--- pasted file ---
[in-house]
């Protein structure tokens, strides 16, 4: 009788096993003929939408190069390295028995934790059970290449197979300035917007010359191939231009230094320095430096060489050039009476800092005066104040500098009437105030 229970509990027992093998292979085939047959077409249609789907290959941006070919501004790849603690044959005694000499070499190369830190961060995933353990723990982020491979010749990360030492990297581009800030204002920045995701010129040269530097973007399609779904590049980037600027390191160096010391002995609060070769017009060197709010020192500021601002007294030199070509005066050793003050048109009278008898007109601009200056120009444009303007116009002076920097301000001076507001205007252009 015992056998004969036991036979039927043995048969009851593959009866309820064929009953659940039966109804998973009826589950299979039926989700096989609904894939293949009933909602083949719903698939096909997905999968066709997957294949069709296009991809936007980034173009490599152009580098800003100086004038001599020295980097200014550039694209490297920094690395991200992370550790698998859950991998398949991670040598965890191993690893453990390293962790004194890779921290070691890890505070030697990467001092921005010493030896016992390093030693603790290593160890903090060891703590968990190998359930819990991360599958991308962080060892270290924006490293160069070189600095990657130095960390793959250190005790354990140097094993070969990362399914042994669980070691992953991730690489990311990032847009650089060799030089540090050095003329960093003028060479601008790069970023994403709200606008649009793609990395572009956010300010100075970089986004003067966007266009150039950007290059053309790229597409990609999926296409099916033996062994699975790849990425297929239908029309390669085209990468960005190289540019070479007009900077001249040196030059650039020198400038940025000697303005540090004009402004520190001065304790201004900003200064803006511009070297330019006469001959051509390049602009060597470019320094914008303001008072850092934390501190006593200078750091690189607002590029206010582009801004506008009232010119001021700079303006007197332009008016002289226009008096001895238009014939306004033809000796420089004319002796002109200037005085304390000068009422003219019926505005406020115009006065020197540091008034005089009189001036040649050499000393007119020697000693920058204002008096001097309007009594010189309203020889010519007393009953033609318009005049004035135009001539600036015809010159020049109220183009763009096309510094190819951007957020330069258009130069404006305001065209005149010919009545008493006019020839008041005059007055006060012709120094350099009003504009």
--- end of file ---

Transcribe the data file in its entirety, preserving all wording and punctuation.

[in-house]
């Protein structure tokens, strides 16, 4: 009788096993003929939408190069390295028995934790059970290449197979300035917007010359191939231009230094320095430096060489050039009476800092005066104040500098009437105030 229970509990027992093998292979085939047959077409249609789907290959941006070919501004790849603690044959005694000499070499190369830190961060995933353990723990982020491979010749990360030492990297581009800030204002920045995701010129040269530097973007399609779904590049980037600027390191160096010391002995609060070769017009060197709010020192500021601002007294030199070509005066050793003050048109009278008898007109601009200056120009444009303007116009002076920097301000001076507001205007252009 015992056998004969036991036979039927043995048969009851593959009866309820064929009953659940039966109804998973009826589950299979039926989700096989609904894939293949009933909602083949719903698939096909997905999968066709997957294949069709296009991809936007980034173009490599152009580098800003100086004038001599020295980097200014550039694209490297920094690395991200992370550790698998859950991998398949991670040598965890191993690893453990390293962790004194890779921290070691890890505070030697990467001092921005010493030896016992390093030693603790290593160890903090060891703590968990190998359930819990991360599958991308962080060892270290924006490293160069070189600095990657130095960390793959250190005790354990140097094993070969990362399914042994669980070691992953991730690489990311990032847009650089060799030089540090050095003329960093003028060479601008790069970023994403709200606008649009793609990395572009956010300010100075970089986004003067966007266009150039950007290059053309790229597409990609999926296409099916033996062994699975790849990425297929239908029309390669085209990468960005190289540019070479007009900077001249040196030059650039020198400038940025000697303005540090004009402004520190001065304790201004900003200064803006511009070297330019006469001959051509390049602009060597470019320094914008303001008072850092934390501190006593200078750091690189607002590029206010582009801004506008009232010119001021700079303006007197332009008016002289226009008096001895238009014939306004033809000796420089004319002796002109200037005085304390000068009422003219019926505005406020115009006065020197540091008034005089009189001036040649050499000393007119020697000693920058204002008096001097309007009594010189309203020889010519007393009953033609318009005049004035135009001539600036015809010159020049109220183009763009096309510094190819951007957020330069258009130069404006305001065209005149010919009545008493006019020839008041005059007055006060012709120094350099009003504009």